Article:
All PhD Students are encouraged to attend!
Wednesday, October 19, 2016.
Building 2, Room 426, 12:30 — 1:00 pm
Gabriel Torrealba, M.D.
The Costarican Stroke Registry Program
Cerebrovascular disease remains one of the leading causes of death and disability in Costa Rica. This is a retrospective, hospital-based registry, using systematic computer coding of data of all consecutive stroke patients admitted to the Hospital Calderon Guardia Acute Stroke Unit (HCG-ASU), since April 2009. In this study, we evaluated stroke patient profiles, risk factors and in-hospital complications and mortality. Preliminary results obtained from this registry will be discussed, as well as on-going and future projects related with this initiative.
Wednesday, October 26, 2016
Building 2, Room 426, 12:30 – 1:00 pm
Yorghos Tripodis, Ph.D.
Dynamic Factor Analysis for Multivariate Time Series: An application to cognitive trajectories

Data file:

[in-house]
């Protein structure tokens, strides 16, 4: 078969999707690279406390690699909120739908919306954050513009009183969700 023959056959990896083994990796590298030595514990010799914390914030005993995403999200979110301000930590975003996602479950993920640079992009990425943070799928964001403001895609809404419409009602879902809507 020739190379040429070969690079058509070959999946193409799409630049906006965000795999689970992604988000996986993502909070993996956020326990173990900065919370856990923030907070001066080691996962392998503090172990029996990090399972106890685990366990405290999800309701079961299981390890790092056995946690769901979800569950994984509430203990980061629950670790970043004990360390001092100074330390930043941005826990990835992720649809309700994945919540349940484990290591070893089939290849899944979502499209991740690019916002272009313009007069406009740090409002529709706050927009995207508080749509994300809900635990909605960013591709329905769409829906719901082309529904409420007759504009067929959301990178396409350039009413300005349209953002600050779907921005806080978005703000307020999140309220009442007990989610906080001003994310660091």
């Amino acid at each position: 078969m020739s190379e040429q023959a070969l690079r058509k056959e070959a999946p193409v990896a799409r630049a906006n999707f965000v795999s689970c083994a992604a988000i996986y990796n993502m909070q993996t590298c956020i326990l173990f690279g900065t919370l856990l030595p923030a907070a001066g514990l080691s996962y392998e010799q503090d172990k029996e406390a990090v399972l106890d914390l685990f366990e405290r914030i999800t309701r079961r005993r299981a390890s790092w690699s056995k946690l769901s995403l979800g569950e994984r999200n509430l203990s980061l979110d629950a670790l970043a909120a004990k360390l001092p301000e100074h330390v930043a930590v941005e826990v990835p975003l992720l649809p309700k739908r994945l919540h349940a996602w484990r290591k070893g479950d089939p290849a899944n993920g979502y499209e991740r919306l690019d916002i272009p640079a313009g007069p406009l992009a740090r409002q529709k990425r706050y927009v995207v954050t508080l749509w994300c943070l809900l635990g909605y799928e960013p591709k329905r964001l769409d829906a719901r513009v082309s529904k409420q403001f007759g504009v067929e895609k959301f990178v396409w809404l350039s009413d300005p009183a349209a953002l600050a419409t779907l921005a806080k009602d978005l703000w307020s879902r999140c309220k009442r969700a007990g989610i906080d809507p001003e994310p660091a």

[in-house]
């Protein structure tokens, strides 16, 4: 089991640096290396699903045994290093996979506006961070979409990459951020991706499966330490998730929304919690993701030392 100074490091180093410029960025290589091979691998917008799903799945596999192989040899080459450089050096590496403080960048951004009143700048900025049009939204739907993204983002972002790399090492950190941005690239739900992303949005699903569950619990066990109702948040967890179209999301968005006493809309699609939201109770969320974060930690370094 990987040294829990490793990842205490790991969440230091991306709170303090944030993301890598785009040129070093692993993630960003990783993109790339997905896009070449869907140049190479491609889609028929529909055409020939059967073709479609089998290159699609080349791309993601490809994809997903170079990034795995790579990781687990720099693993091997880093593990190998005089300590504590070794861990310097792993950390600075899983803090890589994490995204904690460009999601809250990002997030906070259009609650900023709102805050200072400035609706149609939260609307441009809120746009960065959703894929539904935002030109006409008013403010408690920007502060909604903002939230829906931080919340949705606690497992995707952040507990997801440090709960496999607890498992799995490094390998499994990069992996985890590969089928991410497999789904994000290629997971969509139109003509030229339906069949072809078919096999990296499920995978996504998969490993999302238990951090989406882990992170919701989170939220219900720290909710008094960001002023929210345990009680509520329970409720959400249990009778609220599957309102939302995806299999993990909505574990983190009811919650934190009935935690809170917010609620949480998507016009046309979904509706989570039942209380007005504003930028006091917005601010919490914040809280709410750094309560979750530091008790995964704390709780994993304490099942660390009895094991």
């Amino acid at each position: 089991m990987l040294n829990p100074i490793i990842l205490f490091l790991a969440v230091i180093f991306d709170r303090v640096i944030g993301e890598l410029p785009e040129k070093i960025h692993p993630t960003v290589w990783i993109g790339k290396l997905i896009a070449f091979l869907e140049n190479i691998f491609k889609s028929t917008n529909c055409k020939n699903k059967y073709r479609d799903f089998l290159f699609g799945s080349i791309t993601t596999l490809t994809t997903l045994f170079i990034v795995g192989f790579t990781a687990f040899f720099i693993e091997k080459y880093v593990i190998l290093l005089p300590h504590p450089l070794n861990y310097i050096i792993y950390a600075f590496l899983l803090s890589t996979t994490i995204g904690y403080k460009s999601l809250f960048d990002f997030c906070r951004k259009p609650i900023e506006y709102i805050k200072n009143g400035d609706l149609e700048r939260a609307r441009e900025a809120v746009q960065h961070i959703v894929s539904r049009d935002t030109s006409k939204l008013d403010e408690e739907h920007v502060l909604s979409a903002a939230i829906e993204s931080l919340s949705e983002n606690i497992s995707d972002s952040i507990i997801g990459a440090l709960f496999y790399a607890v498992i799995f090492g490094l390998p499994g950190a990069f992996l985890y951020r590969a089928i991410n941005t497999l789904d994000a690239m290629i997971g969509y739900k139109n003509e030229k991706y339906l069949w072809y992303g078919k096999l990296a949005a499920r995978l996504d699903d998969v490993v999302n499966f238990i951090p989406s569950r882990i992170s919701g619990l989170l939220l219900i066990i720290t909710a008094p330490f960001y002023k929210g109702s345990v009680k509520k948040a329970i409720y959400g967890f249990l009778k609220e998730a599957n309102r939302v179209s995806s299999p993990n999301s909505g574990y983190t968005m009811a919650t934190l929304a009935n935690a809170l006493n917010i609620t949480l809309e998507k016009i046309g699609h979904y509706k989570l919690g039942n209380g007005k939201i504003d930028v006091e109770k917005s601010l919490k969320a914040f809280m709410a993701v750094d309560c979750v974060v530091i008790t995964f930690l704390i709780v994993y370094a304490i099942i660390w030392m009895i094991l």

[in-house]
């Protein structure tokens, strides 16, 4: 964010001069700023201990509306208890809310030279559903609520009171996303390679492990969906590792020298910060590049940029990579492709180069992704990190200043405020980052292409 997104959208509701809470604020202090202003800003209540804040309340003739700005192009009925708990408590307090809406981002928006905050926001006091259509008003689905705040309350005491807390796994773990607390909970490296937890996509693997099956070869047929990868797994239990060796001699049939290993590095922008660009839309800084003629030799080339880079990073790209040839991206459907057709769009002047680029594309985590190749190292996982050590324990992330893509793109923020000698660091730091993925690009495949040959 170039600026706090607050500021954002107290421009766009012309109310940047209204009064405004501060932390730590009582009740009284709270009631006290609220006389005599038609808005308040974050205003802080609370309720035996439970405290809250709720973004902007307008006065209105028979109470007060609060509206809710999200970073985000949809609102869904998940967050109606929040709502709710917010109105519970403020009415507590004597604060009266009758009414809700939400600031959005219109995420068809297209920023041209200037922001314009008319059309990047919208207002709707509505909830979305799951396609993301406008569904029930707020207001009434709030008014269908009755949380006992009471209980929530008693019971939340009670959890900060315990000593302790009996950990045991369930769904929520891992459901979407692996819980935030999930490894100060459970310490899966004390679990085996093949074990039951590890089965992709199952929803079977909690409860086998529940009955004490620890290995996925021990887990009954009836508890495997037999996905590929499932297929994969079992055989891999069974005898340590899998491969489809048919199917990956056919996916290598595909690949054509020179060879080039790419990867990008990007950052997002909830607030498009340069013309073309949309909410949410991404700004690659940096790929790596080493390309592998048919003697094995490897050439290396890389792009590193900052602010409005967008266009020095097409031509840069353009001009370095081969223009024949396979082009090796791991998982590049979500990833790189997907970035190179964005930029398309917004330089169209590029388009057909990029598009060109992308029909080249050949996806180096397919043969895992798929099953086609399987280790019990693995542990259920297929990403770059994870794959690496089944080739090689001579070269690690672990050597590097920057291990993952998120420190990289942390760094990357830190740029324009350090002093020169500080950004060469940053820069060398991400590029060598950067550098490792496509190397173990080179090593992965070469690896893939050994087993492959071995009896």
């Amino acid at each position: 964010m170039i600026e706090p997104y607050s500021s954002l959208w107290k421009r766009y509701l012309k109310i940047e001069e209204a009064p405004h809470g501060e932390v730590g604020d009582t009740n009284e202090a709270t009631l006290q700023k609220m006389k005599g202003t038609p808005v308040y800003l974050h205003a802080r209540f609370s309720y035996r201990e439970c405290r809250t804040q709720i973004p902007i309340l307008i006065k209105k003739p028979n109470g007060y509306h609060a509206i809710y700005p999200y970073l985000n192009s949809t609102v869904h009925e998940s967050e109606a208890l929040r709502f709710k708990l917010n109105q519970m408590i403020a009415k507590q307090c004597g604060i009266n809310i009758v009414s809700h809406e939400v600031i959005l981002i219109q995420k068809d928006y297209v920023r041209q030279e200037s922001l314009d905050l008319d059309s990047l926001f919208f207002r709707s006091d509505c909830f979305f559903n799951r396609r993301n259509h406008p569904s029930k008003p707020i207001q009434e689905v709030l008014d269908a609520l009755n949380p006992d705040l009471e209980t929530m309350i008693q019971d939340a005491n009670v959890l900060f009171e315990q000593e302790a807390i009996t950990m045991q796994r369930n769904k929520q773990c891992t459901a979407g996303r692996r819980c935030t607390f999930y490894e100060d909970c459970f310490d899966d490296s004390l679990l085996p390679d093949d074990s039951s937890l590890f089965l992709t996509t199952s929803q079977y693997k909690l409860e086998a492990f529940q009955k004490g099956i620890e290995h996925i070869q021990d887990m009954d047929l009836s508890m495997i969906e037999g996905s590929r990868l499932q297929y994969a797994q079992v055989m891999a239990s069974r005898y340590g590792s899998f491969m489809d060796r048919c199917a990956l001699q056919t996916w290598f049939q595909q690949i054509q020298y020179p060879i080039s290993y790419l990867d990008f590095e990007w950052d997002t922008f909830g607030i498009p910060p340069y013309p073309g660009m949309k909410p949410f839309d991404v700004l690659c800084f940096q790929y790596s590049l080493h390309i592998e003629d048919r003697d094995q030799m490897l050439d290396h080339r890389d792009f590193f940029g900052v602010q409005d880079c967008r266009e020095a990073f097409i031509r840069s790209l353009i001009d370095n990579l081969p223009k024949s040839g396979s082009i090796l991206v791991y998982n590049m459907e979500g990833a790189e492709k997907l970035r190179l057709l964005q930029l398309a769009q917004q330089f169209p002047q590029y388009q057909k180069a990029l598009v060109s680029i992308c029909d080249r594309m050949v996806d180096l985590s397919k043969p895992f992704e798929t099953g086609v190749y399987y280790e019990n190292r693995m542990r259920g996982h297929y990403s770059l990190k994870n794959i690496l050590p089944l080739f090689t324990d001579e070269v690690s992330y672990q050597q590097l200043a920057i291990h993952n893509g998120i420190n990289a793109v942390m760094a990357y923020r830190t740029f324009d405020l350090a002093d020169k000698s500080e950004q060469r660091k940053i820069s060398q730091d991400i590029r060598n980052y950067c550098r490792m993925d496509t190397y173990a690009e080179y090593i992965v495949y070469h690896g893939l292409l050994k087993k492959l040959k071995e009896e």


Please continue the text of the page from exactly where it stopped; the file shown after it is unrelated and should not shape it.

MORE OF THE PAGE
We provide statistical tools for analyzing Dynamic Factor Models (DFMs) using data that are typical in epidemiological studies with large number of participants and short non-stationary time series. Specifically, we develop an estimation algorithm, extending the classic EM algorithm, by developing an iterative two-cycle estimation process, following the steps of the ECME algorithm. This estimation method is flexible enough to be applicable in studies with multiple individuals, and short unequally spaced temporal information. We apply the DFM to a variety of neuro-psychological tests using data from the National Alzheimer’s Coordinating Center (NACC) study and estimate a smooth cognitive measure for each individual’s total cognition as well as measures for specific cognitive domains, such as memory, attention and language. We show that by incorporating longitudinal information into the factor models we increase the accuracy of the estimates of change over time and consequently increase power to detect differences between groups. The current model is applicable to data with short temporal component and unequally spaced observations. This is a particular strength of the estimation algorithm, since most of the observational studies on aging have these specific characteristics. The dynamic factor model is particularly useful when we are interested in finding differences in the rate of cognitive change between groups. This advantage can be used in future observational studies researching the heterogeneity in rates of progression of MCI and AD patients, or in future clinical trials that need to identify healthy participants at high risk of significant decline in cognition.